October Street Smarts: A quickie guide to a few of the cool shops on Main Street in Bethlehem.




If you are looking for the eclectic and the unexpected, head north to the little town of Bethlehem where, even on Main Street, the ordinary is in short supply. 1. The Local Works shop at 2013 Main St. is the outlet for the creations of WREN, the Women’s Rural Entrepreneurial Network, so each object displayed is one of a kind and made with local pride. Handcarved wooden spoons by Kitchen Art are popular, as are Eileen Alexander’s birdhouses covered in a mosaic of broken crockery. 2. Billed as a “store of 1,000 coincidences,” Ragamuffins at 2053 Main St. does seem ripe for synchronicity, offering tribal rugs and “flying carpet” designs in one end of the spacious storefront, while antiques and crafts dominate the other. Owner/potter Barbara Thompson is there to weave it all together. Her commemorative tiles of the Old Man of the Mountain manage to be tasteful and artistic but still make great souvenirs. 3. Color-loving Carol Stanigar fills her Carol & Co. store with rich fabrics and reupholstered furnishings, and surrounds it with fantastic flowers and floral baskets. Her home at 2043 Main St., across from the Colonial Theatre is also her display room, workshop and store. 4. 3 of Cups. With two floors of vintage clothing, art, books, prints and antique jewelry and with a slightly mystical aesthetic, wandering through this shop at 2019 Main St. is a bit like stumbling upon a hidden floor in your grandmother’s home, filled with treasures and history. The store was an apothecary in the 1900s. Now it’s run by a couple of semi-retired midwives, one of whom just happens to be the mother of Olympic skier Bode Miller. 5. The New York Times declared it the best coffee bar in the mountains, but Street Smarts doesn’t believe everything it reads in the newspapers. After due diligence, we’re convinced that the Maia Papaya, right next to the Bethlehem Post Office on 2159 Main St., is pretty special. It’s not just great coffee, but offers organic veggie lunch specials and homemade smoothies. And their Trail Mix cookie is a specialty that deserves a headline of its own. 6. In spite of the fantastic array of found-art hand-made birdhouses festooning the lawn, the home at 2028 Main St. isn't exactly welcoming to browsers. The sign on the porch says to take a chance and ring the bell but the owner can be found by chance or appointment. The owner is Ron Smith, a noted furniture designer and artist and when he’s not hard at work, he’s happy to show folks around. His mixed media furniture and sculpture are worth taking the time to see. Bird houses that he has on display run from a couple of hundred dollars to $450.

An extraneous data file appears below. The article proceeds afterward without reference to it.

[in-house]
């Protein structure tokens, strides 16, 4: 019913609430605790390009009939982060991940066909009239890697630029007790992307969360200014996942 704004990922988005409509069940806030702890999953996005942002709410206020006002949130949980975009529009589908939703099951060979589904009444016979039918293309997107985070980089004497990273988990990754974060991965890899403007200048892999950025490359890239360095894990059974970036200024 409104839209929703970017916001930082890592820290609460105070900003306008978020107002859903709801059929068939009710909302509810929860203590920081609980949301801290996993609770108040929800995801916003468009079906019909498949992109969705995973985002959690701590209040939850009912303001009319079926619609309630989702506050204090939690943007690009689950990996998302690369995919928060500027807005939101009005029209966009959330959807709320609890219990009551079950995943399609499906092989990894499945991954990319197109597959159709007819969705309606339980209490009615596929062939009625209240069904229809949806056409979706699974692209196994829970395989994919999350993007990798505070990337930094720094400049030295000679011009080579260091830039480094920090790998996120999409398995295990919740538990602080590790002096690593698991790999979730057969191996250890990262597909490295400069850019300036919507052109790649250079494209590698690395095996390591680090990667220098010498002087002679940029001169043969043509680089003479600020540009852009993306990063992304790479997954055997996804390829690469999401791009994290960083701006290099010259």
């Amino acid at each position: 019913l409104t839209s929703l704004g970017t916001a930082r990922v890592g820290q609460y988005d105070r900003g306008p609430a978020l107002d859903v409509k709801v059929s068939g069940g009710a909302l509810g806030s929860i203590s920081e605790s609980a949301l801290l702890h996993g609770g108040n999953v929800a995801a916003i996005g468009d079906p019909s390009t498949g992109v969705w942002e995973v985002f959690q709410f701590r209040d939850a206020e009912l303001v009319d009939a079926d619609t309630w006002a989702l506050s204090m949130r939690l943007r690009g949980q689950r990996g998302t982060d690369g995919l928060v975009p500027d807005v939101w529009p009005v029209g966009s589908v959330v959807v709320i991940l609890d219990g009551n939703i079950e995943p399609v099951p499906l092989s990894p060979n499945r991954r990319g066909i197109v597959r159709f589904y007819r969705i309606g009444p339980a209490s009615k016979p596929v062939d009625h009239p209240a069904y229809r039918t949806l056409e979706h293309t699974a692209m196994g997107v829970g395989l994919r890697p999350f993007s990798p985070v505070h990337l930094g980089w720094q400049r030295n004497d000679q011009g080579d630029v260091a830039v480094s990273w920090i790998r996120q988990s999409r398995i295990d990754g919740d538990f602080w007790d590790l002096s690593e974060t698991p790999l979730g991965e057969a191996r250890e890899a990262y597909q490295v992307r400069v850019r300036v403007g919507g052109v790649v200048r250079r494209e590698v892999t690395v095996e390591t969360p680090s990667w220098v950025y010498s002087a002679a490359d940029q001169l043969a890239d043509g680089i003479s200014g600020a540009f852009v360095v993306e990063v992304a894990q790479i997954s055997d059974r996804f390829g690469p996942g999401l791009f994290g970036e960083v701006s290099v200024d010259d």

Edit ModuleEdit ModuleShow Tags
Edit ModuleShow Tags
Edit ModuleShow Tags

Popular Articles

  1. Inside the Emergency Room
    Real-life drama unfolds every day in ERs around the state.
  2. John Stark: A Hero for His Time and Ours
    To remind us what a true hero looks and acts like, we’ve enlisted a local historian and an...
  3. Wander to Drewsville
    Our "Our Town" columnist takes an unplanned journey to a charming town.
  4. UNH Is Making Your Food Smarter
    Farming may be old-school, but at the University of New Hampshire, it’s a science.
  5. Understanding Gluten
    What's the difference between celiac disease and gluten sensitivity?
  6. Matbah Mediterranean Cuisine
    The Turkish eatery is the latest addition to a Manchester block that's packed with global cuisine.
  7. Tuscan Kitchen Expands
    Mangia to one and all!
Edit ModuleShow Tags
Edit ModuleShow Tags Edit ModuleShow Tags